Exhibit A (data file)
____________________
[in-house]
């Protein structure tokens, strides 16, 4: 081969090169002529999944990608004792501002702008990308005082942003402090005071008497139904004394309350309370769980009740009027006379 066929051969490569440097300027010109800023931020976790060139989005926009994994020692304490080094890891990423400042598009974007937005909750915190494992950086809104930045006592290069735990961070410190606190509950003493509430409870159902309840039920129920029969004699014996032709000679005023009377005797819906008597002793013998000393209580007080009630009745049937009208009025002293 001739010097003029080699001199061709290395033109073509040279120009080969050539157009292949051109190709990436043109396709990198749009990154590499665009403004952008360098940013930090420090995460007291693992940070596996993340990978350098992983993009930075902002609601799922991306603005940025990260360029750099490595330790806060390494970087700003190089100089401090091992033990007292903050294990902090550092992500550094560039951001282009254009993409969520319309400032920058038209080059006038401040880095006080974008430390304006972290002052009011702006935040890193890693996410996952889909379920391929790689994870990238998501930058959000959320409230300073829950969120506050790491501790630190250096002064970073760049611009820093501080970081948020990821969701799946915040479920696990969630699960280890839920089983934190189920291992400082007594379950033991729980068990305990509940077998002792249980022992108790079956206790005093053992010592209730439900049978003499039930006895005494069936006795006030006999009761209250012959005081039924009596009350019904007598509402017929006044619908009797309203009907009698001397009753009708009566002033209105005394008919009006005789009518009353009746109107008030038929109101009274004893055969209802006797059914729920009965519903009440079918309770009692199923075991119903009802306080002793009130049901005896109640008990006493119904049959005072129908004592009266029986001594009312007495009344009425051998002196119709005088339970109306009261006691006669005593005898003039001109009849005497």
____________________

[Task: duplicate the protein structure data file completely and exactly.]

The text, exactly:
[in-house]
């Protein structure tokens, strides 16, 4: 081969090169002529999944990608004792501002702008990308005082942003402090005071008497139904004394309350309370769980009740009027006379 066929051969490569440097300027010109800023931020976790060139989005926009994994020692304490080094890891990423400042598009974007937005909750915190494992950086809104930045006592290069735990961070410190606190509950003493509430409870159902309840039920129920029969004699014996032709000679005023009377005797819906008597002793013998000393209580007080009630009745049937009208009025002293 001739010097003029080699001199061709290395033109073509040279120009080969050539157009292949051109190709990436043109396709990198749009990154590499665009403004952008360098940013930090420090995460007291693992940070596996993340990978350098992983993009930075902002609601799922991306603005940025990260360029750099490595330790806060390494970087700003190089100089401090091992033990007292903050294990902090550092992500550094560039951001282009254009993409969520319309400032920058038209080059006038401040880095006080974008430390304006972290002052009011702006935040890193890693996410996952889909379920391929790689994870990238998501930058959000959320409230300073829950969120506050790491501790630190250096002064970073760049611009820093501080970081948020990821969701799946915040479920696990969630699960280890839920089983934190189920291992400082007594379950033991729980068990305990509940077998002792249980022992108790079956206790005093053992010592209730439900049978003499039930006895005494069936006795006030006999009761209250012959005081039924009596009350019904007598509402017929006044619908009797309203009907009698001397009753009708009566002033209105005394008919009006005789009518009353009746109107008030038929109101009274004893055969209802006797059914729920009965519903009440079918309770009692199923075991119903009802306080002793009130049901005896109640008990006493119904049959005072129908004592009266029986001594009312007495009344009425051998002196119709005088339970109306009261006691006669005593005898003039001109009849005497």